(Updated December, 2, 2018)
Vinpocetine is human-made compound that is synthesized from vincamine, and not found in plants.
Many dietary supplements that claim to enhance your mental capacity, memory and improve your focus proudly list Vinpocetine in their supplement facts. It is highly praised as a reducer of “brain fog,” “mental fatigue,” “inflammation in the hypothalamus,” and “increases cerebral circulation,” “improves cognitive function” and similar. Many “experts” add/cite scientific publications along with their claims. However, there are several dangerous aspects of Vinpocetine that are overlooked by these brain hacking or neurohacking “experts”:
The FDA no longer considers Vinpocetine a safe dietary supplement:
“On September 6, 2016, the FDA announced its tentative conclusion that vinpocetine (1) does not meet the definition of a dietary ingredient, and (2) is excluded from the definition of a dietary supplement in the Federal Food, Drug, and Cosmetic Act (FD&C Act). The agency is accepting comments on this tentative conclusion until November 7, 2016.”
The FDA had to issues with Vinpocetine:
- It is a synthetic compound and is not a part of plants or other botanical, but a derivative of vincamine or tabersonine. Therefore, it is a “synthetic botanical” and does not meet the definition of a dietary ingredient.
- Vinpocetine was the subject of an Investigative New Drug application in 1981 and clinical trials until mid-1980’s. According to the Federal law, a chemical can only first classified as a dietary supplement and then developed into a drug, no vice versa. Since Vinpocetine already gained “drug” status, it can no longer be labeled dietary supplement.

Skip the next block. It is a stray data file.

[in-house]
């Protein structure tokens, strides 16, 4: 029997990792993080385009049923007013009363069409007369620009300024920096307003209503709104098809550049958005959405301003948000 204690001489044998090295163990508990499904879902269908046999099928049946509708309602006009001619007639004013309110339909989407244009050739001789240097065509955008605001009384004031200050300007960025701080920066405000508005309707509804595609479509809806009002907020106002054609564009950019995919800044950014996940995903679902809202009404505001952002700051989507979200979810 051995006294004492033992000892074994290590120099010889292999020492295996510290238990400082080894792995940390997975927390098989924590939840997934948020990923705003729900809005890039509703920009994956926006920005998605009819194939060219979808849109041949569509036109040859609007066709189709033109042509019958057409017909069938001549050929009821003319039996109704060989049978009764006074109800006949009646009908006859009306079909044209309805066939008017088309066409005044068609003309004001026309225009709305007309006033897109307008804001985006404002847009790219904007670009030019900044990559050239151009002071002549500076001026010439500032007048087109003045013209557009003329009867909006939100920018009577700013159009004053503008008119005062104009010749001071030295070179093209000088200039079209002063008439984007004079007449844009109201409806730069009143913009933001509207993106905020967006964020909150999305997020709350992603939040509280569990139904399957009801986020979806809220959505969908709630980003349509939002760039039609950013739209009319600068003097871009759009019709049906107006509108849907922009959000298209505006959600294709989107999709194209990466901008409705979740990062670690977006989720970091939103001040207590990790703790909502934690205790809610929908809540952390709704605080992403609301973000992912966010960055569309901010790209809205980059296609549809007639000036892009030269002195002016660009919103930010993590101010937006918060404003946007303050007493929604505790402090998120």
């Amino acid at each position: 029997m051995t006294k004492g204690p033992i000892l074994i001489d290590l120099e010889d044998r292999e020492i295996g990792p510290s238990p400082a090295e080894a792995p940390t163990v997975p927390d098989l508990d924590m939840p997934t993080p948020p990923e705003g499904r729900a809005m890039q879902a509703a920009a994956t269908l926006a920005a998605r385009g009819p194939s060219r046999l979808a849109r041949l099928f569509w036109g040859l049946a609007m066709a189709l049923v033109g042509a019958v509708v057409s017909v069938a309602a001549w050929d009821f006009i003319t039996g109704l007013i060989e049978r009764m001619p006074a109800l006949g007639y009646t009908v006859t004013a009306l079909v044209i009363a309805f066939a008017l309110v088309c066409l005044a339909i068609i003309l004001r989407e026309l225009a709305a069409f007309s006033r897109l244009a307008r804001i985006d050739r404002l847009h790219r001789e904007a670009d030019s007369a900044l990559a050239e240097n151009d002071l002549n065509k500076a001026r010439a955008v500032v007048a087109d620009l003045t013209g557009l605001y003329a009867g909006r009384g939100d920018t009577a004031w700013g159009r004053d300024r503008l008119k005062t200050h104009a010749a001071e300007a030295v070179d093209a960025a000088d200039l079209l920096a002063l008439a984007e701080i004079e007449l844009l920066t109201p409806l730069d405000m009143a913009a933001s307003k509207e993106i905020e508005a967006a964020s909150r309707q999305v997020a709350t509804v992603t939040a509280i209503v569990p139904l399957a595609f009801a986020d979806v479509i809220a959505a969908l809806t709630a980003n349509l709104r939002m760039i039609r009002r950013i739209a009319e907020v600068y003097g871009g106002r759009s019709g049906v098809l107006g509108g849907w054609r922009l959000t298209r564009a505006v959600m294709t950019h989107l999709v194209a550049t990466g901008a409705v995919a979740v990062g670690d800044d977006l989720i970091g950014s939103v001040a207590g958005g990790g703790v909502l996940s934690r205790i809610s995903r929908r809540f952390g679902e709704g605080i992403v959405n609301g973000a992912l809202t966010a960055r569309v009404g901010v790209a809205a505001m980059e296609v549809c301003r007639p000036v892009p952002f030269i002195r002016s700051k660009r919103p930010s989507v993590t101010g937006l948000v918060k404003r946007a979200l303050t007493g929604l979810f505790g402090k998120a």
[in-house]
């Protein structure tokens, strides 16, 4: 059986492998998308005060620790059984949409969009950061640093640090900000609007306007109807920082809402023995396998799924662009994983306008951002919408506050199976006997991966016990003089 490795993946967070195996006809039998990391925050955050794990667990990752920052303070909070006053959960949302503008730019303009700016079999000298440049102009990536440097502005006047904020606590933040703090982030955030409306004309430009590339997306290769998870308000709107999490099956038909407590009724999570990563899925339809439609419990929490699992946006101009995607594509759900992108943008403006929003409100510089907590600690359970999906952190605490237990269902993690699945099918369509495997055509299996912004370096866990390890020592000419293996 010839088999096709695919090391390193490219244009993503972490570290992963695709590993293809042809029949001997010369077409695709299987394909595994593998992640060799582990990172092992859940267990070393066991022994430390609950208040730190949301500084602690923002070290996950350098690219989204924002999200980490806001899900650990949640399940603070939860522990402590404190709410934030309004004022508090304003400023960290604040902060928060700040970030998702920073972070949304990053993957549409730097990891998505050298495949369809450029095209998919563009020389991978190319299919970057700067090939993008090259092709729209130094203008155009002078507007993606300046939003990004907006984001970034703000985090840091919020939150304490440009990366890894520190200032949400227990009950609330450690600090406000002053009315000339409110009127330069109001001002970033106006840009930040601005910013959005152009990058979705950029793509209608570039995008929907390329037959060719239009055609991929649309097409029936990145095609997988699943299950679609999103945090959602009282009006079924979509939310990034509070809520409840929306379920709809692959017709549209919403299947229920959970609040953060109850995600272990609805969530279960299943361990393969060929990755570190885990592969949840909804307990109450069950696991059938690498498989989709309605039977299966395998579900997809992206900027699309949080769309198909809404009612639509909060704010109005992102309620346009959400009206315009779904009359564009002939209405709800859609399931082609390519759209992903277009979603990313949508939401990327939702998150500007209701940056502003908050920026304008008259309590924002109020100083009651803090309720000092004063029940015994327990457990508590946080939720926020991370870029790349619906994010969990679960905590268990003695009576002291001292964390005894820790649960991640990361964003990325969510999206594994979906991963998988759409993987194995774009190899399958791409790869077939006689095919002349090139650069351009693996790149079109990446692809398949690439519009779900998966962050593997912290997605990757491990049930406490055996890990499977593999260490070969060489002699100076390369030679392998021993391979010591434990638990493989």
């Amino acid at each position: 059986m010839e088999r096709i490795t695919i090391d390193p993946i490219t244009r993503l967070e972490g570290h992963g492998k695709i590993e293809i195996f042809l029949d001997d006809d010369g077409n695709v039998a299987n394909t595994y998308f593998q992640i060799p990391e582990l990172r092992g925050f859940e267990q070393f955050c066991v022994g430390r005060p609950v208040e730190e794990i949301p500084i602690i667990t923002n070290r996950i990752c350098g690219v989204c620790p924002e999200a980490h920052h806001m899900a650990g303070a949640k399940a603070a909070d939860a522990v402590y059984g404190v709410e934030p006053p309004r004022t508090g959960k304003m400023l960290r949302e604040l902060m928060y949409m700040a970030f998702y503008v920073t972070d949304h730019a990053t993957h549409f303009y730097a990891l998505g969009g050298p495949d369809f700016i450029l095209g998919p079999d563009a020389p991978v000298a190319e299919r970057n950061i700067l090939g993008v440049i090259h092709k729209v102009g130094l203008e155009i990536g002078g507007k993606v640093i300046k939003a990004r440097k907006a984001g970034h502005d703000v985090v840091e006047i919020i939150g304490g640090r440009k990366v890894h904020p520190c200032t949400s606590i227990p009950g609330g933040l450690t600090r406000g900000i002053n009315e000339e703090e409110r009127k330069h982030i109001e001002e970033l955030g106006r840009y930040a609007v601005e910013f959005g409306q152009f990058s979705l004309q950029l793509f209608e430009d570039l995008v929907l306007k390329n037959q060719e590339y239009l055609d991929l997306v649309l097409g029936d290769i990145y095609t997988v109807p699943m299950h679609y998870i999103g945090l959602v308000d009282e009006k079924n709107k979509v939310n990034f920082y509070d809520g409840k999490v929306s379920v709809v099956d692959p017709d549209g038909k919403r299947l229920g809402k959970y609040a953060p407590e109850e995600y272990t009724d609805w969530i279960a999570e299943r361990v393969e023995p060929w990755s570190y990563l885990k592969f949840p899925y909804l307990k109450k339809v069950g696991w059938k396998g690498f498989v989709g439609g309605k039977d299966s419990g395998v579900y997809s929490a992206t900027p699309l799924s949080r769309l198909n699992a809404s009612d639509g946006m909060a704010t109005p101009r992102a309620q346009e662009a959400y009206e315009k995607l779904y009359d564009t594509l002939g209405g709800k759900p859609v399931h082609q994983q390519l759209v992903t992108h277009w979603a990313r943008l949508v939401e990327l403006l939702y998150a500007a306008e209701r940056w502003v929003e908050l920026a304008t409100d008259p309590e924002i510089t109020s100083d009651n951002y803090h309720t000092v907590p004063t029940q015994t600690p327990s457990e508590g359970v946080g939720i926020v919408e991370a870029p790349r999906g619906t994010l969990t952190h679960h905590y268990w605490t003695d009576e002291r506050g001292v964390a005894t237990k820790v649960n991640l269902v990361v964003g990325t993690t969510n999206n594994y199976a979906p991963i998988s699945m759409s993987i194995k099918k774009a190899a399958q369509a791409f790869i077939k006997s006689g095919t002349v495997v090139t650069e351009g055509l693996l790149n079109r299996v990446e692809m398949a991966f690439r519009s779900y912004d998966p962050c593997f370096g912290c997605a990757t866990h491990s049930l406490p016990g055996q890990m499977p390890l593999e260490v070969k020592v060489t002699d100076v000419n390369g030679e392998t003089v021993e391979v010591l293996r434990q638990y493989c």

However, as of this writing (Nov. 19, 2017), several “nootropics” containing Vinpocetine are still sold on the internet, and I am sure there are many more, less prominent nootropics.
It’s up to you if you want to wait for FDA’s final ruling about Vinpocetine or continue using it by buying illegal products.
PS: Vinpocetine is sold as a prescription drug to treat menopausal complaints, tonic-clonic convulsions in epilepsy and chronic fatigue, at doses ranging from 10 to 30 mg per day, less than found in the nootropics containing vinpocetine.
Categories: nootropics, UnScience
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